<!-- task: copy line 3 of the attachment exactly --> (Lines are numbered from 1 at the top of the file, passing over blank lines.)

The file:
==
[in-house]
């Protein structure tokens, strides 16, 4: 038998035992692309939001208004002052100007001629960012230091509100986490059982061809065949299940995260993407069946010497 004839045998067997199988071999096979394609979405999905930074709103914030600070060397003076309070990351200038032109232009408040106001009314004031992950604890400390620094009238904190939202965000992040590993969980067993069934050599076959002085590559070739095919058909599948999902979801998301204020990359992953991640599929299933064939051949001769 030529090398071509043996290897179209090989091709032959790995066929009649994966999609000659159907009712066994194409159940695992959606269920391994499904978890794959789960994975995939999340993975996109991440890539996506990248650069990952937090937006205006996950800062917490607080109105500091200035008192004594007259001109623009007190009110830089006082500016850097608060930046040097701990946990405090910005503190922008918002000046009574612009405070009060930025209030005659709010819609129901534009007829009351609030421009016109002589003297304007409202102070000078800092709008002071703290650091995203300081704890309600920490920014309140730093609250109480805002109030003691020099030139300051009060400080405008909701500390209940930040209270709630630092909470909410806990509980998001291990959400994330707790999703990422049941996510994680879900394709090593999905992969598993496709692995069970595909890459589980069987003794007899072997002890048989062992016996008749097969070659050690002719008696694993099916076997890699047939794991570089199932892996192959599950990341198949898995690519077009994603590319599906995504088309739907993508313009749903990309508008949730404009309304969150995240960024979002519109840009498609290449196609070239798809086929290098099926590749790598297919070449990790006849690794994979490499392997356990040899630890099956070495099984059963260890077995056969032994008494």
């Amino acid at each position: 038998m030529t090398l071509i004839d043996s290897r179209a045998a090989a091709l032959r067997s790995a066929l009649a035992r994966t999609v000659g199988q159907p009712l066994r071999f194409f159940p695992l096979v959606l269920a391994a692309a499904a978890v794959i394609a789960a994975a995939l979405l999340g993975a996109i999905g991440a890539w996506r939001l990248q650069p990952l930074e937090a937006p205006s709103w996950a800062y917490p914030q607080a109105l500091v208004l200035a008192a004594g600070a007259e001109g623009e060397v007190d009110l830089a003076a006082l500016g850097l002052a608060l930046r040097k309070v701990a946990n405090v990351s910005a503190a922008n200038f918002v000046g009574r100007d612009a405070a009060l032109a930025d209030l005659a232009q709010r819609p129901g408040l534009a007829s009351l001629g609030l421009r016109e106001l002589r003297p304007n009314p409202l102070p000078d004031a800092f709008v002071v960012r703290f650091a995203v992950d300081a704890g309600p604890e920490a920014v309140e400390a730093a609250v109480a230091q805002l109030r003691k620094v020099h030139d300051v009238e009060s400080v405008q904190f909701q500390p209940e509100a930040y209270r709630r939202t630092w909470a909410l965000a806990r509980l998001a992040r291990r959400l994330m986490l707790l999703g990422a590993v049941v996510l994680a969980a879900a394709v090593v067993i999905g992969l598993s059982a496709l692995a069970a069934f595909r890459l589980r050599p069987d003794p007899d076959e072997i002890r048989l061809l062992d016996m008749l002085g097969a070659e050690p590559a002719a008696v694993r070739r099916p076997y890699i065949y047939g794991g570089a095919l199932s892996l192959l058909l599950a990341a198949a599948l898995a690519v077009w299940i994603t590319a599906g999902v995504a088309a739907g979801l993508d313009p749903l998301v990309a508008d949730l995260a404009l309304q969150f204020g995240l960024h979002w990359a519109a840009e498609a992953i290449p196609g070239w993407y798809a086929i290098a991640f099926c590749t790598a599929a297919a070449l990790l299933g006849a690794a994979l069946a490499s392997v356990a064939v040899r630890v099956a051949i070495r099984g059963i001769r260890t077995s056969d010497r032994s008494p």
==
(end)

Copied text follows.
């Amino acid at each position: 038998m030529t090398l071509i004839d043996s290897r179209a045998a090989a091709l032959r067997s790995a066929l009649a035992r994966t999609v000659g199988q159907p009712l066994r071999f194409f159940p695992l096979v959606l269920a391994a692309a499904a978890v794959i394609a789960a994975a995939l979405l999340g993975a996109i999905g991440a890539w996506r939001l990248q650069p990952l930074e937090a937006p205006s709103w996950a800062y917490p914030q607080a109105l500091v208004l200035a008192a004594g600070a007259e001109g623009e060397v007190d009110l830089a003076a006082l500016g850097l002052a608060l930046r040097k309070v701990a946990n405090v990351s910005a503190a922008n200038f918002v000046g009574r100007d612009a405070a009060l032109a930025d209030l005659a232009q709010r819609p129901g408040l534009a007829s009351l001629g609030l421009r016109e106001l002589r003297p304007n009314p409202l102070p000078d004031a800092f709008v002071v960012r703290f650091a995203v992950d300081a704890g309600p604890e920490a920014v309140e400390a730093a609250v109480a230091q805002l109030r003691k620094v020099h030139d300051v009238e009060s400080v405008q904190f909701q500390p209940e509100a930040y209270r709630r939202t630092w909470a909410l965000a806990r509980l998001a992040r291990r959400l994330m986490l707790l999703g990422a590993v049941v996510l994680a969980a879900a394709v090593v067993i999905g992969l598993s059982a496709l692995a069970a069934f595909r890459l589980r050599p069987d003794p007899d076959e072997i002890r048989l061809l062992d016996m008749l002085g097969a070659e050690p590559a002719a008696v694993r070739r099916p076997y890699i065949y047939g794991g570089a095919l199932s892996l192959l058909l599950a990341a198949a599948l898995a690519v077009w299940i994603t590319a599906g999902v995504a088309a739907g979801l993508d313009p749903l998301v990309a508008d949730l995260a404009l309304q969150f204020g995240l960024h979002w990359a519109a840009e498609a992953i290449p196609g070239w993407y798809a086929i290098a991640f099926c590749t790598a599929a297919a070449l990790l299933g006849a690794a994979l069946a490499s392997v356990a064939v040899r630890v099956a051949i070495r099984g059963i001769r260890t077995s056969d010497r032994s008494p």